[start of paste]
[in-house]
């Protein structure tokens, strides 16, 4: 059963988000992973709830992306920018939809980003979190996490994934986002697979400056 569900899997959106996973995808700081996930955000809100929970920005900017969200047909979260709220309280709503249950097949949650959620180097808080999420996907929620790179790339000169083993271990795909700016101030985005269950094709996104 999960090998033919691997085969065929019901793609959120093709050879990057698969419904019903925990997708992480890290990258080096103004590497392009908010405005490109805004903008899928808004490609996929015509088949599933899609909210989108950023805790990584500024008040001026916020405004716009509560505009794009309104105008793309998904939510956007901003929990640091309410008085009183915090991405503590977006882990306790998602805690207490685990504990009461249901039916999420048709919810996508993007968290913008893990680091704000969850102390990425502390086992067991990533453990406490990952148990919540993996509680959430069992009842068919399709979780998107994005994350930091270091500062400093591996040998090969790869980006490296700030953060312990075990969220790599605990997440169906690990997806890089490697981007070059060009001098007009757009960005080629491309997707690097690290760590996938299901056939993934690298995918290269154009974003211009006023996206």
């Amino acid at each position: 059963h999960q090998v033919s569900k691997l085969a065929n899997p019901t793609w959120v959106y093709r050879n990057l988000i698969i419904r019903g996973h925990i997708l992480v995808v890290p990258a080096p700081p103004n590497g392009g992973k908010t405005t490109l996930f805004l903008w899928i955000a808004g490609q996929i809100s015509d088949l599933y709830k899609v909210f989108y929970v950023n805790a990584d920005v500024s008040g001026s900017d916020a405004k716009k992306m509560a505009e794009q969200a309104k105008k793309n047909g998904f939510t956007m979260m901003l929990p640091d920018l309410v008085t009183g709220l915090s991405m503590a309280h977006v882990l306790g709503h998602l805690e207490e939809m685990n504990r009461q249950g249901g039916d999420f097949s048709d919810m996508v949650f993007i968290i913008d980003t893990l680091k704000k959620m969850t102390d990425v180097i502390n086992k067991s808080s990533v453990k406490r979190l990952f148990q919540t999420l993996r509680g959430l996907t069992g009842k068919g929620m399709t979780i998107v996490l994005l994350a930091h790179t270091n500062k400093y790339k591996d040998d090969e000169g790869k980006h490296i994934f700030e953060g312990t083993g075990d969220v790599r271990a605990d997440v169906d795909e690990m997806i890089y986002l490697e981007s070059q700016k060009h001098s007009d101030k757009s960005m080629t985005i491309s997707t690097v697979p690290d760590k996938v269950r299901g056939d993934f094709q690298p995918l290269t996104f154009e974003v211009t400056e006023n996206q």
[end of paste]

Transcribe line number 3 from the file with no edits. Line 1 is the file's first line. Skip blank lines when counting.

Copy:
């Amino acid at each position: 059963h999960q090998v033919s569900k691997l085969a065929n899997p019901t793609w959120v959106y093709r050879n990057l988000i698969i419904r019903g996973h925990i997708l992480v995808v890290p990258a080096p700081p103004n590497g392009g992973k908010t405005t490109l996930f805004l903008w899928i955000a808004g490609q996929i809100s015509d088949l599933y709830k899609v909210f989108y929970v950023n805790a990584d920005v500024s008040g001026s900017d916020a405004k716009k992306m509560a505009e794009q969200a309104k105008k793309n047909g998904f939510t956007m979260m901003l929990p640091d920018l309410v008085t009183g709220l915090s991405m503590a309280h977006v882990l306790g709503h998602l805690e207490e939809m685990n504990r009461q249950g249901g039916d999420f097949s048709d919810m996508v949650f993007i968290i913008d980003t893990l680091k704000k959620m969850t102390d990425v180097i502390n086992k067991s808080s990533v453990k406490r979190l990952f148990q919540t999420l993996r509680g959430l996907t069992g009842k068919g929620m399709t979780i998107v996490l994005l994350a930091h790179t270091n500062k400093y790339k591996d040998d090969e000169g790869k980006h490296i994934f700030e953060g312990t083993g075990d969220v790599r271990a605990d997440v169906d795909e690990m997806i890089y986002l490697e981007s070059q700016k060009h001098s007009d101030k757009s960005m080629t985005i491309s997707t690097v697979p690290d760590k996938v269950r299901g056939d993934f094709q690298p995918l290269t996104f154009e974003v211009t400056e006023n996206q």